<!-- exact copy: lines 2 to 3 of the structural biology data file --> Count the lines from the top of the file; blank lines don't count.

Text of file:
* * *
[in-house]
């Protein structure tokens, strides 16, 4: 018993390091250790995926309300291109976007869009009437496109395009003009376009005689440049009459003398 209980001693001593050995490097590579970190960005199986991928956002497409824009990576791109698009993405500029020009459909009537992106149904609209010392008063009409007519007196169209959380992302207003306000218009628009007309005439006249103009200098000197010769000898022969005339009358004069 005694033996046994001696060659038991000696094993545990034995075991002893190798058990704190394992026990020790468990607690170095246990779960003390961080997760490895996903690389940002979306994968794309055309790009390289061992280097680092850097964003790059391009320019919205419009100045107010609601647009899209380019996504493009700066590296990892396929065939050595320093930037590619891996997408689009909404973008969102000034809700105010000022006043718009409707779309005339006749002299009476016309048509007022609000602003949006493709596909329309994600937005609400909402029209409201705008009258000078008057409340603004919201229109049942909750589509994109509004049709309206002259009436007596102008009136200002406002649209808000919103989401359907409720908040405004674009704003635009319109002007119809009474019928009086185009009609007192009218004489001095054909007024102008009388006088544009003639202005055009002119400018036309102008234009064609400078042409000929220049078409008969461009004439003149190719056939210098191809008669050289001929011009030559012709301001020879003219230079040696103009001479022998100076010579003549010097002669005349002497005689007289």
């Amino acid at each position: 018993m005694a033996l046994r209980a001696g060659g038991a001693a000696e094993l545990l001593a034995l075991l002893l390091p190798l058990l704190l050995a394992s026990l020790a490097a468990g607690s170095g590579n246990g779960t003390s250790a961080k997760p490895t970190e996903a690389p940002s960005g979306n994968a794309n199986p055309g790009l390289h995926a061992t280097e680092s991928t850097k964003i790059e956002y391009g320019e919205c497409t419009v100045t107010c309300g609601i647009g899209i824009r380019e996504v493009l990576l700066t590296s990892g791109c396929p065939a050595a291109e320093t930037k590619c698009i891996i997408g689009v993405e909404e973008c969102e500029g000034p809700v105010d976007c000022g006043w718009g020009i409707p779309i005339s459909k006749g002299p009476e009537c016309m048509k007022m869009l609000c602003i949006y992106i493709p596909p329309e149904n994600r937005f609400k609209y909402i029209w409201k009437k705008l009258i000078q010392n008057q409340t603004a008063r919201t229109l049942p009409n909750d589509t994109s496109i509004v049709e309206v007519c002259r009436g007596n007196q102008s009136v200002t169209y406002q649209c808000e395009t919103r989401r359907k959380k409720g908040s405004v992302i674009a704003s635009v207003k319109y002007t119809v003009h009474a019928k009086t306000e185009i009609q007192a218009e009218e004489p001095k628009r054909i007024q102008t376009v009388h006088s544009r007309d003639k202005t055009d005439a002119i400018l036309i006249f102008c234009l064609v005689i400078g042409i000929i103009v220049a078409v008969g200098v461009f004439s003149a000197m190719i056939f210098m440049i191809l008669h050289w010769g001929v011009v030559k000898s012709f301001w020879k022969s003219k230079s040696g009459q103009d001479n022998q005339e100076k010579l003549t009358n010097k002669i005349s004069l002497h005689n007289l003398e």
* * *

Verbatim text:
């Protein structure tokens, strides 16, 4: 018993390091250790995926309300291109976007869009009437496109395009003009376009005689440049009459003398 209980001693001593050995490097590579970190960005199986991928956002497409824009990576791109698009993405500029020009459909009537992106149904609209010392008063009409007519007196169209959380992302207003306000218009628009007309005439006249103009200098000197010769000898022969005339009358004069 005694033996046994001696060659038991000696094993545990034995075991002893190798058990704190394992026990020790468990607690170095246990779960003390961080997760490895996903690389940002979306994968794309055309790009390289061992280097680092850097964003790059391009320019919205419009100045107010609601647009899209380019996504493009700066590296990892396929065939050595320093930037590619891996997408689009909404973008969102000034809700105010000022006043718009409707779309005339006749002299009476016309048509007022609000602003949006493709596909329309994600937005609400909402029209409201705008009258000078008057409340603004919201229109049942909750589509994109509004049709309206002259009436007596102008009136200002406002649209808000919103989401359907409720908040405004674009704003635009319109002007119809009474019928009086185009009609007192009218004489001095054909007024102008009388006088544009003639202005055009002119400018036309102008234009064609400078042409000929220049078409008969461009004439003149190719056939210098191809008669050289001929011009030559012709301001020879003219230079040696103009001479022998100076010579003549010097002669005349002497005689007289």
């Amino acid at each position: 018993m005694a033996l046994r209980a001696g060659g038991a001693a000696e094993l545990l001593a034995l075991l002893l390091p190798l058990l704190l050995a394992s026990l020790a490097a468990g607690s170095g590579n246990g779960t003390s250790a961080k997760p490895t970190e996903a690389p940002s960005g979306n994968a794309n199986p055309g790009l390289h995926a061992t280097e680092s991928t850097k964003i790059e956002y391009g320019e919205c497409t419009v100045t107010c309300g609601i647009g899209i824009r380019e996504v493009l990576l700066t590296s990892g791109c396929p065939a050595a291109e320093t930037k590619c698009i891996i997408g689009v993405e909404e973008c969102e500029g000034p809700v105010d976007c000022g006043w718009g020009i409707p779309i005339s459909k006749g002299p009476e009537c016309m048509k007022m869009l609000c602003i949006y992106i493709p596909p329309e149904n994600r937005f609400k609209y909402i029209w409201k009437k705008l009258i000078q010392n008057q409340t603004a008063r919201t229109l049942p009409n909750d589509t994109s496109i509004v049709e309206v007519c002259r009436g007596n007196q102008s009136v200002t169209y406002q649209c808000e395009t919103r989401r359907k959380k409720g908040s405004v992302i674009a704003s635009v207003k319109y002007t119809v003009h009474a019928k009086t306000e185009i009609q007192a218009e009218e004489p001095k628009r054909i007024q102008t376009v009388h006088s544009r007309d003639k202005t055009d005439a002119i400018l036309i006249f102008c234009l064609v005689i400078g042409i000929i103009v220049a078409v008969g200098v461009f004439s003149a000197m190719i056939f210098m440049i191809l008669h050289w010769g001929v011009v030559k000898s012709f301001w020879k022969s003219k230079s040696g009459q103009d001479n022998q005339e100076k010579l003549t009358n010097k002669i005349s004069l002497h005689n007289l003398e």